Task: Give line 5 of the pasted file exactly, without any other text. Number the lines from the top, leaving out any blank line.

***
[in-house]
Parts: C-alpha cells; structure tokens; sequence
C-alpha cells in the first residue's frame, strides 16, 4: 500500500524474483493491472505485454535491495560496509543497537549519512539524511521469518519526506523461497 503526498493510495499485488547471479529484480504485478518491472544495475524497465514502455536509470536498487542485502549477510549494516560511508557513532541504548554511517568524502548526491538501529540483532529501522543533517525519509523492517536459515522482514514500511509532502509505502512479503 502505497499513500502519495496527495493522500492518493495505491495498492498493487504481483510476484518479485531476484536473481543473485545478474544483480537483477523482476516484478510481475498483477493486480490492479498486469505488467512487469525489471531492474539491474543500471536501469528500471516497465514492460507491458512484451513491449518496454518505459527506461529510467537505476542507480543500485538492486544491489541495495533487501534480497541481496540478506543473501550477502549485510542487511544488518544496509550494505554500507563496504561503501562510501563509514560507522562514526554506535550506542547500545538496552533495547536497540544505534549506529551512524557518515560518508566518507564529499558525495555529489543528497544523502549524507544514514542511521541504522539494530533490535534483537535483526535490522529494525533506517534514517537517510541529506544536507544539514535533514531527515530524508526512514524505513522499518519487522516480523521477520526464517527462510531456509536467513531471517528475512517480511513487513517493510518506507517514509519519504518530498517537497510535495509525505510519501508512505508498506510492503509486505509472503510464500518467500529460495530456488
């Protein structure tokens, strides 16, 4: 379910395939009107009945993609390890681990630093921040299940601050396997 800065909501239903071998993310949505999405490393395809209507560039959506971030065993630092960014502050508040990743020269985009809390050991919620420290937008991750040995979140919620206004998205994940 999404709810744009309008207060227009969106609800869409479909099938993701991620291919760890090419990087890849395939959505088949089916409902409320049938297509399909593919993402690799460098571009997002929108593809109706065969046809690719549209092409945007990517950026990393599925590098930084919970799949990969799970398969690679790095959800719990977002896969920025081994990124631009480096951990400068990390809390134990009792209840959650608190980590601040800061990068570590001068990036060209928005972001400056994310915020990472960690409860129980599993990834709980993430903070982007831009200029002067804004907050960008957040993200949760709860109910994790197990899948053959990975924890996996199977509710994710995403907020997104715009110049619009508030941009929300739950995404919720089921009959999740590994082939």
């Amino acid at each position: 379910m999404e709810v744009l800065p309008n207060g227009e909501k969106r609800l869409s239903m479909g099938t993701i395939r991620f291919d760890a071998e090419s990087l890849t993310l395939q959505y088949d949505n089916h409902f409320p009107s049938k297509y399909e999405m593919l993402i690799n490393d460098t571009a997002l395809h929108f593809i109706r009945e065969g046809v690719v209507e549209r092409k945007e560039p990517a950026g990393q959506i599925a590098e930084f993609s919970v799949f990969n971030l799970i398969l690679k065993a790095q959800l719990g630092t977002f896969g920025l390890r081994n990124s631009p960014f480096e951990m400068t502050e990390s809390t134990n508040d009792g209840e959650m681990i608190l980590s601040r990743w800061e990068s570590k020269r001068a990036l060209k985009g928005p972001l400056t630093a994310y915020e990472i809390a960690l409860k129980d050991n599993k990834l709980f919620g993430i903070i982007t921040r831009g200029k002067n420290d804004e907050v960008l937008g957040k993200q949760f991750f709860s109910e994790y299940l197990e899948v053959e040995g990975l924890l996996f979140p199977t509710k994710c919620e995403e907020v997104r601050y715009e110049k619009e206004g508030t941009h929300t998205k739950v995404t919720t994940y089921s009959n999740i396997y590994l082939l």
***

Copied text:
């Amino acid at each position: 379910m999404e709810v744009l800065p309008n207060g227009e909501k969106r609800l869409s239903m479909g099938t993701i395939r991620f291919d760890a071998e090419s990087l890849t993310l395939q959505y088949d949505n089916h409902f409320p009107s049938k297509y399909e999405m593919l993402i690799n490393d460098t571009a997002l395809h929108f593809i109706r009945e065969g046809v690719v209507e549209r092409k945007e560039p990517a950026g990393q959506i599925a590098e930084f993609s919970v799949f990969n971030l799970i398969l690679k065993a790095q959800l719990g630092t977002f896969g920025l390890r081994n990124s631009p960014f480096e951990m400068t502050e990390s809390t134990n508040d009792g209840e959650m681990i608190l980590s601040r990743w800061e990068s570590k020269r001068a990036l060209k985009g928005p972001l400056t630093a994310y915020e990472i809390a960690l409860k129980d050991n599993k990834l709980f919620g993430i903070i982007t921040r831009g200029k002067n420290d804004e907050v960008l937008g957040k993200q949760f991750f709860s109910e994790y299940l197990e899948v053959e040995g990975l924890l996996f979140p199977t509710k994710c919620e995403e907020v997104r601050y715009e110049k619009e206004g508030t941009h929300t998205k739950v995404t919720t994940y089921s009959n999740i396997y590994l082939l």